What is Peace Silk?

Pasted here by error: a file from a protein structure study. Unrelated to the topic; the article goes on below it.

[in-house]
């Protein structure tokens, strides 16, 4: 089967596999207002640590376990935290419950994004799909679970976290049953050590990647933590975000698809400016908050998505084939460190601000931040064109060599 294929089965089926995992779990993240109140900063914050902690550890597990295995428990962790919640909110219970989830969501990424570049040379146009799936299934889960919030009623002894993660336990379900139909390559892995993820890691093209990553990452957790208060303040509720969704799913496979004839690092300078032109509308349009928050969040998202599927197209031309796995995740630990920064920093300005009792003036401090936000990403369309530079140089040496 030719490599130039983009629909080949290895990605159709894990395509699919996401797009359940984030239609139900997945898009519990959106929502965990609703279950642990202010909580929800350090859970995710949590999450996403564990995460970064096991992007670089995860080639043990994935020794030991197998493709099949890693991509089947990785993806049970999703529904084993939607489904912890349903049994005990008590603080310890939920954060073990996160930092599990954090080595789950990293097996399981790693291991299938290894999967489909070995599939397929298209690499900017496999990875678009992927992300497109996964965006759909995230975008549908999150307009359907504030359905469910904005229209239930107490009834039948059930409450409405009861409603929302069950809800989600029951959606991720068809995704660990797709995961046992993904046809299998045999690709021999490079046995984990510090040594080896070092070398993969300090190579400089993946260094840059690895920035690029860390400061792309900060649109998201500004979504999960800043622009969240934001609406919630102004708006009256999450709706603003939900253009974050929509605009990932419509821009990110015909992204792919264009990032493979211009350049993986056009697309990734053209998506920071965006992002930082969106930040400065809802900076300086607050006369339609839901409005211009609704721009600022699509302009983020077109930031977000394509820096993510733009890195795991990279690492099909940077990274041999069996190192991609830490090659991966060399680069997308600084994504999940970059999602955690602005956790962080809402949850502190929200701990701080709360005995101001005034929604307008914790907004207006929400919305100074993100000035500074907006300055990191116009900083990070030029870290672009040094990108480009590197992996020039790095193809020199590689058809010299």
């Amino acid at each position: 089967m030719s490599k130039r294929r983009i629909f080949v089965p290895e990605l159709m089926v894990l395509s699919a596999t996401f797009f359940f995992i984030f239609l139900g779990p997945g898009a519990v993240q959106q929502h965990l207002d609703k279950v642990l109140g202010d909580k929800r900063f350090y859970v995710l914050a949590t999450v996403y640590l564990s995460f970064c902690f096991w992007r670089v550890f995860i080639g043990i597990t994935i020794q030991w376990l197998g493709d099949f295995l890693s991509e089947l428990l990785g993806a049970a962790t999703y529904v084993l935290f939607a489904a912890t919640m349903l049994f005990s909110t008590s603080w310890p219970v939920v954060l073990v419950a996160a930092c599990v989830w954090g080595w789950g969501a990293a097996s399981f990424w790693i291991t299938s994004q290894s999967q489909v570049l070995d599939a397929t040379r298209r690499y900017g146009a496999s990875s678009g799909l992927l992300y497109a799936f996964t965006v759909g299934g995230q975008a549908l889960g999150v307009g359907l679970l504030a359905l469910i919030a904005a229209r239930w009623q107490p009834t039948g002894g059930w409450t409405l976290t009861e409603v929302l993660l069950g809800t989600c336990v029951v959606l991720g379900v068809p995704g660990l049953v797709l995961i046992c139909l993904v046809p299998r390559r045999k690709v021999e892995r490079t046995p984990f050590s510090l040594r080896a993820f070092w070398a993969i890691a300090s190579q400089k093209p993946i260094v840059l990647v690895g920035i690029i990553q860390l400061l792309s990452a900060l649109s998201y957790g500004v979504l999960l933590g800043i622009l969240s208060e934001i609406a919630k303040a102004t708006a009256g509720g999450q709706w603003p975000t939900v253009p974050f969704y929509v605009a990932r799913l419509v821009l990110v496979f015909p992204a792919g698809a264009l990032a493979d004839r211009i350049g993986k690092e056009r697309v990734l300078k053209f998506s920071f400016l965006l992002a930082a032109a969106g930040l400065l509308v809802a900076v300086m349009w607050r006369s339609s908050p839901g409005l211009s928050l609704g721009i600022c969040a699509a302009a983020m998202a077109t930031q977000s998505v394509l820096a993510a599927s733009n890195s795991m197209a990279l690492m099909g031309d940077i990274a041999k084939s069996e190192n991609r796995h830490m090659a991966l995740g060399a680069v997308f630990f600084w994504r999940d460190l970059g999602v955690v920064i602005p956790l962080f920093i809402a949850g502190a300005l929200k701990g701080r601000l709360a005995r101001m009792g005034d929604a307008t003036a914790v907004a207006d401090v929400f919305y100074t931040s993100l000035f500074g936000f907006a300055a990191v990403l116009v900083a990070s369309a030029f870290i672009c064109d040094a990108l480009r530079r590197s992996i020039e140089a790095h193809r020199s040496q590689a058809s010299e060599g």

In the world of eco-friendly clothing, silk is used to create breathtaking wedding dresses to fashionable shawls to breathable yoga garments. However, you should know an oftentimes hidden truth behind commercial silk that should encourage you to seek out the rare and less readily available option of 'peace silk.' The majority of commercial silk products are created by boiling whole cocoons that are later unraveled onto reels into a single silk strand. The process kills the silkworm found inside just so the silk fibers stay intact and produce a continuous strand. In an effort to keep the population of silkworms flowing, only a couple of moths are allowed to live past their cocoon stage. While it may save time and energy, it is unnecessary to kill the silkworm, as the silk can still be spun like other fibers if the moths are allowed to live. "Vegetarian Silk" The process of creating peace silk greatly differs from most commercial endeavora, as the silkworm is allowed to live out its full life cycle, thus gaining the nickname of "vegetarian silk." Instead of being reeled, the silk undergoes a process of degumming and is then spun in a similar manner as other fibers. The results are the same, if not better. The yarn is flexible, soft, and airy. If you're looking for a product that is warm, peace silk is highly recommended, as it's also known to provide therapeutic comfort. Tussah Peace Silk When browsing eco-friendly fashion sites, you may come across the term, 'Tussah' – also known as wild silk. This method of collecting the silk used in organic clothing involves venturing into the wild to gather cocoons that moths have naturally left behind. Handspun Tussah silk yarn is famously molded into wrist and foot warmers in Europe, perfect for arthritis patients trying to provide T.L.C. to poorly circulated limbs. Examples of Peace Silk Shown: Deborah Lindquist Peace Silk Dress (peace silk and organic cotton lace) (l) ; Dolce & Gabbana Tussah Silk Tank Dress (textured Tussah silk) (r); Unisex Hand-Loomed Wild (Peace) Silk Scarf by Sevya (above) Image Credits: Elegant Roots, Embodies